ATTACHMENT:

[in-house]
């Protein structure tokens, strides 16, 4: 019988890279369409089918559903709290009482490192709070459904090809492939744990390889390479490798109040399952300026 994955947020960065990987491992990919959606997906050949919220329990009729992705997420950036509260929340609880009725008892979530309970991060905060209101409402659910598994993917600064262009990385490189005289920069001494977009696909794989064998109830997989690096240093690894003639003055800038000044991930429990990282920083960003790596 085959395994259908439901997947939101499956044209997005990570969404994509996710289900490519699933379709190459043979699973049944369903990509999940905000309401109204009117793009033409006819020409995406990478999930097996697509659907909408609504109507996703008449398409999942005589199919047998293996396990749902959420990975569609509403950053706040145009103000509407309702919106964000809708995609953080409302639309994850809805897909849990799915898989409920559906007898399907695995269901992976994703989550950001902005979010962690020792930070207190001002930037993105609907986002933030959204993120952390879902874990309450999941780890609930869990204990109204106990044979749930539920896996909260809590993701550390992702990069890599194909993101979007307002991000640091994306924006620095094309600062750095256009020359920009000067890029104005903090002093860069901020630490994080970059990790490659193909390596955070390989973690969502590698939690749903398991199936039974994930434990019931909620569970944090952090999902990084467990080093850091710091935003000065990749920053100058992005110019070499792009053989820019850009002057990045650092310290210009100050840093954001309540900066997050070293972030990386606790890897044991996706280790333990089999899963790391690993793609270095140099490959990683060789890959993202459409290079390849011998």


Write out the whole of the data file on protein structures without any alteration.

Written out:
[in-house]
């Protein structure tokens, strides 16, 4: 019988890279369409089918559903709290009482490192709070459904090809492939744990390889390479490798109040399952300026 994955947020960065990987491992990919959606997906050949919220329990009729992705997420950036509260929340609880009725008892979530309970991060905060209101409402659910598994993917600064262009990385490189005289920069001494977009696909794989064998109830997989690096240093690894003639003055800038000044991930429990990282920083960003790596 085959395994259908439901997947939101499956044209997005990570969404994509996710289900490519699933379709190459043979699973049944369903990509999940905000309401109204009117793009033409006819020409995406990478999930097996697509659907909408609504109507996703008449398409999942005589199919047998293996396990749902959420990975569609509403950053706040145009103000509407309702919106964000809708995609953080409302639309994850809805897909849990799915898989409920559906007898399907695995269901992976994703989550950001902005979010962690020792930070207190001002930037993105609907986002933030959204993120952390879902874990309450999941780890609930869990204990109204106990044979749930539920896996909260809590993701550390992702990069890599194909993101979007307002991000640091994306924006620095094309600062750095256009020359920009000067890029104005903090002093860069901020630490994080970059990790490659193909390596955070390989973690969502590698939690749903398991199936039974994930434990019931909620569970944090952090999902990084467990080093850091710091935003000065990749920053100058992005110019070499792009053989820019850009002057990045650092310290210009100050840093954001309540900066997050070293972030990386606790890897044991996706280790333990089999899963790391690993793609270095140099490959990683060789890959993202459409290079390849011998």